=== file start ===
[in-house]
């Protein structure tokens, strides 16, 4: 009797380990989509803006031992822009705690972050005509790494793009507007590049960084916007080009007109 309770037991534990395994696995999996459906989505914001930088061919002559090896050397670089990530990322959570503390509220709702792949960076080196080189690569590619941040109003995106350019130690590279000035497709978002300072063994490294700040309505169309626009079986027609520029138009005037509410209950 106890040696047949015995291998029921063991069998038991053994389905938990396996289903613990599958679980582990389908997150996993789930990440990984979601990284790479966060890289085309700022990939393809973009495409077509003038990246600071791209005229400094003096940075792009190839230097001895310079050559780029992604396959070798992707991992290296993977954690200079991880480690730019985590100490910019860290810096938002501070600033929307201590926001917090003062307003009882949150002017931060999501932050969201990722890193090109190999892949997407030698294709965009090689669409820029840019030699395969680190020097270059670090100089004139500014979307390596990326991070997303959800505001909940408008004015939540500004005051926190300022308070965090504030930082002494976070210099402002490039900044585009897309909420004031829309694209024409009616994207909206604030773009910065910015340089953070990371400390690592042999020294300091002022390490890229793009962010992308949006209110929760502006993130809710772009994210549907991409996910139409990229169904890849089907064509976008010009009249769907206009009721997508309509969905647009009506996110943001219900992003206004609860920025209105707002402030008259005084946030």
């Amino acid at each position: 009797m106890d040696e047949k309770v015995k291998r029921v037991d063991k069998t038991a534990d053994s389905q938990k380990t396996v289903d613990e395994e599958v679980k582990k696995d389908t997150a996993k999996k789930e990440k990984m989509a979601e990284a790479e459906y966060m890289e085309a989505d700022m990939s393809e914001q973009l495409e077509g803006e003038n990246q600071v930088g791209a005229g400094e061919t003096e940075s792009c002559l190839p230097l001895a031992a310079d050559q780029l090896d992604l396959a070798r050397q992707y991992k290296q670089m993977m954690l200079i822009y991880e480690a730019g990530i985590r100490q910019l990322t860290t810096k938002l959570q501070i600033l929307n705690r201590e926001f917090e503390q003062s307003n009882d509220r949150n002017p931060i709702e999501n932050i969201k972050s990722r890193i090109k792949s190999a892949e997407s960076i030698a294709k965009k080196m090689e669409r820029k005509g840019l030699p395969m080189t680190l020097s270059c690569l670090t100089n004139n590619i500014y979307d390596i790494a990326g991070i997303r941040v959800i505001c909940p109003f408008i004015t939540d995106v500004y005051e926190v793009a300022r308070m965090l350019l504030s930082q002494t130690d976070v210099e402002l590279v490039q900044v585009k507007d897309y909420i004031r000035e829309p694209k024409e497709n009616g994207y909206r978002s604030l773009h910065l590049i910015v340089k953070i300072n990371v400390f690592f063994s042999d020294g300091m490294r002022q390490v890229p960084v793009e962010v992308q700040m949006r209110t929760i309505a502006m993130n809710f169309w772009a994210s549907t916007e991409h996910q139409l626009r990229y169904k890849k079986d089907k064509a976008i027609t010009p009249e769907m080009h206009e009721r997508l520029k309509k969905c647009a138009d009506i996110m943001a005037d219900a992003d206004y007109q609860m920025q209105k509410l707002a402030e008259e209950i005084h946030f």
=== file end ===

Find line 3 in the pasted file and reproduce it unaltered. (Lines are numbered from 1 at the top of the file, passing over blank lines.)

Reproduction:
């Amino acid at each position: 009797m106890d040696e047949k309770v015995k291998r029921v037991d063991k069998t038991a534990d053994s389905q938990k380990t396996v289903d613990e395994e599958v679980k582990k696995d389908t997150a996993k999996k789930e990440k990984m989509a979601e990284a790479e459906y966060m890289e085309a989505d700022m990939s393809e914001q973009l495409e077509g803006e003038n990246q600071v930088g791209a005229g400094e061919t003096e940075s792009c002559l190839p230097l001895a031992a310079d050559q780029l090896d992604l396959a070798r050397q992707y991992k290296q670089m993977m954690l200079i822009y991880e480690a730019g990530i985590r100490q910019l990322t860290t810096k938002l959570q501070i600033l929307n705690r201590e926001f917090e503390q003062s307003n009882d509220r949150n002017p931060i709702e999501n932050i969201k972050s990722r890193i090109k792949s190999a892949e997407s960076i030698a294709k965009k080196m090689e669409r820029k005509g840019l030699p395969m080189t680190l020097s270059c690569l670090t100089n004139n590619i500014y979307d390596i790494a990326g991070i997303r941040v959800i505001c909940p109003f408008i004015t939540d995106v500004y005051e926190v793009a300022r308070m965090l350019l504030s930082q002494t130690d976070v210099e402002l590279v490039q900044v585009k507007d897309y909420i004031r000035e829309p694209k024409e497709n009616g994207y909206r978002s604030l773009h910065l590049i910015v340089k953070i300072n990371v400390f690592f063994s042999d020294g300091m490294r002022q390490v890229p960084v793009e962010v992308q700040m949006r209110t929760i309505a502006m993130n809710f169309w772009a994210s549907t916007e991409h996910q139409l626009r990229y169904k890849k079986d089907k064509a976008i027609t010009p009249e769907m080009h206009e009721r997508l520029k309509k969905c647009a138009d009506i996110m943001a005037d219900a992003d206004y007109q609860m920025q209105k509410l707002a402030e008259e209950i005084h946030f």